Judges throw out measures to freeze assets of terror suspects
The Supreme Court delivered yet another defeat for the government in their latest ruling. The Times has the full story but this list from The Times article is a useful reminder:.
Judicial defeats for terror laws
2004: House of Lords rules that the indefinite detention without trial of foreign terror suspects at Belmarsh jail is unlawful. 2007: Law lords rule that the most restrictive aspect of the control order regime — the 18-hour curfew — is a breach of human rights. 2008: Five men cleared by the Appeal Court of offences under Section 57 of the Terrorism Act; judges say that it is not illegal to possess extremist material unless it is used to inspire terrorism. 2008: Court of Appeal blocks the deportation to Jordan of extremist cleric Abu Qatada; he is later released on bail then re-arrested on the basis of intelligence that he was about to flee the country. 2008: Appeal Court blocks attempt to increase four-and-a-half year jail term for convicted terrorist Sohail Qureshi. 2009: Government forced to rescind some control orders after House of Lords ruled that suspects had to be told what some of the secret evidence against them said. 2010: Supreme Court declares that terrorist asset-freezing orders, introduced by the Treasury when Gordon Brown was Chancellor, are unlawful.
‘Criminal barristers feel that they have an economic gun to their heads’
Paul Mendelle, QC, chair of the Criminal Bar Association: “We are pragmatic and accept the need for cuts. But that does not have to mean these savage and unprincipled cuts to fees that have already seen their value eroded by a decade of inflation.”
The Times reports: “As chairman of the 3,600-strong Criminal Bar Association (CBA) he is organising roadshows on the latest proposals on criminal legal aid. This battle is far from won. Two sets of options are on the table: one from the Legal Services Commission (LSC) on high-cost trials and the other from the Ministry of Justice (MoJ) on defence fees generally. Both mean big cuts. The MoJ paper proposes either a one-off cut of 18 per cent for all hearings or a smaller 13.5 per cent decrease over three years — but with strings attached.”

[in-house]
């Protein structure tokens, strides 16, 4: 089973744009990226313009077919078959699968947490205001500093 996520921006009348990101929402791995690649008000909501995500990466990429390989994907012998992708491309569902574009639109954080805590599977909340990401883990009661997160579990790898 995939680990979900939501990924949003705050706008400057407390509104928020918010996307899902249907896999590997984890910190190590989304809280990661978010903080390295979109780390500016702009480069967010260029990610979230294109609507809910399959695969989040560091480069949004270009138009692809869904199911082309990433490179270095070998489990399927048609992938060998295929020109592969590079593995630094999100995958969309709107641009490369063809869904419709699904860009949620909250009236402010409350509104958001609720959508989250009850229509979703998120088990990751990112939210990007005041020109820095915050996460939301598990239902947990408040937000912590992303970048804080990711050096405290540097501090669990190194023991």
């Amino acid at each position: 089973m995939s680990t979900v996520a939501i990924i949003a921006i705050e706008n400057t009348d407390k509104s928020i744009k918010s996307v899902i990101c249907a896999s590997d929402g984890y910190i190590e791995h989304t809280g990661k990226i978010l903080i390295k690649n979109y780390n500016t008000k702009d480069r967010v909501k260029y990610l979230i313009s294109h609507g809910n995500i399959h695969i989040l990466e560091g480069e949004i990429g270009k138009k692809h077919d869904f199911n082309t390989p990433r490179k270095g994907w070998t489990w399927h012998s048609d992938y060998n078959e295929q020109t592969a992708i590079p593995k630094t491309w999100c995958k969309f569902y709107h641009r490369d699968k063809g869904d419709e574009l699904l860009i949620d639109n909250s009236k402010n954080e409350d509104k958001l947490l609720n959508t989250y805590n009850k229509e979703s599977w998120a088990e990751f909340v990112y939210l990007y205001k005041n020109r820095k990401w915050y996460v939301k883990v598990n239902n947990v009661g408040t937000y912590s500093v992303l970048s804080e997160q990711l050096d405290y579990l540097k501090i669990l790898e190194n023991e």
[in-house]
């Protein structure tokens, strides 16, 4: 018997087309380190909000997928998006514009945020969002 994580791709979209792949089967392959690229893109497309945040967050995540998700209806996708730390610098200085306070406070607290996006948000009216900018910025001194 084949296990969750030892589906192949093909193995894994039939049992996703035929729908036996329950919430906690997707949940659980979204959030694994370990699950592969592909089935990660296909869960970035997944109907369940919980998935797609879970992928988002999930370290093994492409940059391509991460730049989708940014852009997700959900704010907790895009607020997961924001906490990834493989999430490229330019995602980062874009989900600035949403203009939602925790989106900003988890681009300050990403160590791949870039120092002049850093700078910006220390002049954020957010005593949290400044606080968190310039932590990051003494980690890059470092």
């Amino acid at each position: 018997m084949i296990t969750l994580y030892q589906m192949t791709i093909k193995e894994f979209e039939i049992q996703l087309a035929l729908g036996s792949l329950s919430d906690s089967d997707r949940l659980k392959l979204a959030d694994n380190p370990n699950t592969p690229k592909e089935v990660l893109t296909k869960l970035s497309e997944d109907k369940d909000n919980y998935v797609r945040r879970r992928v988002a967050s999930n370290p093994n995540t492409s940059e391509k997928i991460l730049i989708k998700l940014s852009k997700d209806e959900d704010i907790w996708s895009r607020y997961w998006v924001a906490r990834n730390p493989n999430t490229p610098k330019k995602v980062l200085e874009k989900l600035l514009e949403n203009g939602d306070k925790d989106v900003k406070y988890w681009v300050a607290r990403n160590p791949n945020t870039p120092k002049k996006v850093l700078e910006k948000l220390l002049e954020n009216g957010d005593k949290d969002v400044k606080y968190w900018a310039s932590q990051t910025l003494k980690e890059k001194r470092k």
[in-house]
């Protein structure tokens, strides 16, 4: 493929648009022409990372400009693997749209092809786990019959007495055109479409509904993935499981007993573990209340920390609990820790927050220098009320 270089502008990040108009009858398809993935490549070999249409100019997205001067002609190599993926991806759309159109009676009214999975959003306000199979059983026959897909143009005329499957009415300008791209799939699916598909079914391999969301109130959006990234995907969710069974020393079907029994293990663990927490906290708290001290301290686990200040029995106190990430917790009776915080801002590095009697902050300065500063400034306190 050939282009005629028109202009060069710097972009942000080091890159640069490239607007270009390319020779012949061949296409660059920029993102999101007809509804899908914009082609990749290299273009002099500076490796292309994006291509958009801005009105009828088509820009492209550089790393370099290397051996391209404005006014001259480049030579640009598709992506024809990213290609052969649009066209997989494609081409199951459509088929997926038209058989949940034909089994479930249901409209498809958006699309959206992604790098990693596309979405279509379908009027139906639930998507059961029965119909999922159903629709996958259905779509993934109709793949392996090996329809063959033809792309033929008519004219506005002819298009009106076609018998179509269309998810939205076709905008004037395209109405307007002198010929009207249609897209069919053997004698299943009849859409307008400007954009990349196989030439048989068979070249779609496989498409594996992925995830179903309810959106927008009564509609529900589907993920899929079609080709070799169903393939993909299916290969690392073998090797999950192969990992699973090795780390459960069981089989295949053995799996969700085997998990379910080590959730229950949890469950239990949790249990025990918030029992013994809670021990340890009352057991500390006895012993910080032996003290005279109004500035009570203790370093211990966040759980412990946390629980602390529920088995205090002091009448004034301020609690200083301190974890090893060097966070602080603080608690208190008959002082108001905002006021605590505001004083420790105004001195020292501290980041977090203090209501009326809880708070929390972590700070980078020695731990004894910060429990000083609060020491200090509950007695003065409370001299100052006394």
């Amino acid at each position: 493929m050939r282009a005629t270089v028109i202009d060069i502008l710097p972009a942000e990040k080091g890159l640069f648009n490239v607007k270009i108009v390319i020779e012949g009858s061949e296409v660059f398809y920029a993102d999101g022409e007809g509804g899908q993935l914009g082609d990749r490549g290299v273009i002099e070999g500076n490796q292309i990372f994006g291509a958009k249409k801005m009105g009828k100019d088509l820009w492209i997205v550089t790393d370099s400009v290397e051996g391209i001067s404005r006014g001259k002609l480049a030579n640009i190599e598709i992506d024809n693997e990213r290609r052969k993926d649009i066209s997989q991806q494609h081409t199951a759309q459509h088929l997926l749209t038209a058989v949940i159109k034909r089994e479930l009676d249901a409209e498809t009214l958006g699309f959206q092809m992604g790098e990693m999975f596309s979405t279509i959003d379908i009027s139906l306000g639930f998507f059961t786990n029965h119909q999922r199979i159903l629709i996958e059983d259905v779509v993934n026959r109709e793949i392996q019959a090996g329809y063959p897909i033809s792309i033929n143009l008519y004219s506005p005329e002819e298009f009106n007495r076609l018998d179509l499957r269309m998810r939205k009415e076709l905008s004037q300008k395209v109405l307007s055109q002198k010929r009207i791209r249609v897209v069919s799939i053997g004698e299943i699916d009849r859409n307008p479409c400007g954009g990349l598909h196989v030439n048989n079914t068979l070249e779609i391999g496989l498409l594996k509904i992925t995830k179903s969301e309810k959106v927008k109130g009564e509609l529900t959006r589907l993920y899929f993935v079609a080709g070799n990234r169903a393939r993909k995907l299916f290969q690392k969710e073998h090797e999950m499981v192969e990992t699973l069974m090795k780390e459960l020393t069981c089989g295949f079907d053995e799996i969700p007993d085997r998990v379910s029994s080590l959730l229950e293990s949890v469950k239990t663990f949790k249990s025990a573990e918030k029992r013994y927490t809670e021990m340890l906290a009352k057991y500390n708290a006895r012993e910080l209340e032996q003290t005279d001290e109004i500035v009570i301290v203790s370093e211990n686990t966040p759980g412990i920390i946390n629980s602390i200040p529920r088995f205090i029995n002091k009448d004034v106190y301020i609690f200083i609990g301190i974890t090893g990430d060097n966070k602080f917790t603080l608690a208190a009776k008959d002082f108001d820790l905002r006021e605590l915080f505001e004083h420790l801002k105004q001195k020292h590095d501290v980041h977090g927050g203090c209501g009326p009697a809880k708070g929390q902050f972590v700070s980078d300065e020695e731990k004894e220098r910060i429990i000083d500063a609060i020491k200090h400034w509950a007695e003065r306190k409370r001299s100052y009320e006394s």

To some extent, compared with other more militant sectors, the legal profession is a soft target for a government intent on cutting. Against a background of a national need to cut back on public expenditure, lawyers are going to have to take a share of the pain and the government will judge the balance finely to ensure expenditure is pitched at a level that the system can continue without mass exodus from lawyers. Lawyers can, of course, exert a fair bit of pressure – the system simply cannot work without them, but will they wish to stir the searing heat of national publicity from the tabloids – as surely they will – by being ‘too assertive’ on the fees issue in the short term. It may be a waiting game or a long game’?
Interestingly, over at the Ministry of Justice: New pilot to increase sustainability and efficiency of law centres
The Sketch: Legality is what the best lawyer says it is
I’ve consulted enough QCs in my litigious life to know how to find out how good your case is. You brief them with your opponent’s case as if it were your own. The advice comes back very unfavourably to your own interest. When you explain the situation, the QC then comes to “the better view” and he gets the business.
And if you want a wonderfully ethereal view of the legality of the war from Anthony Scrivener QC read this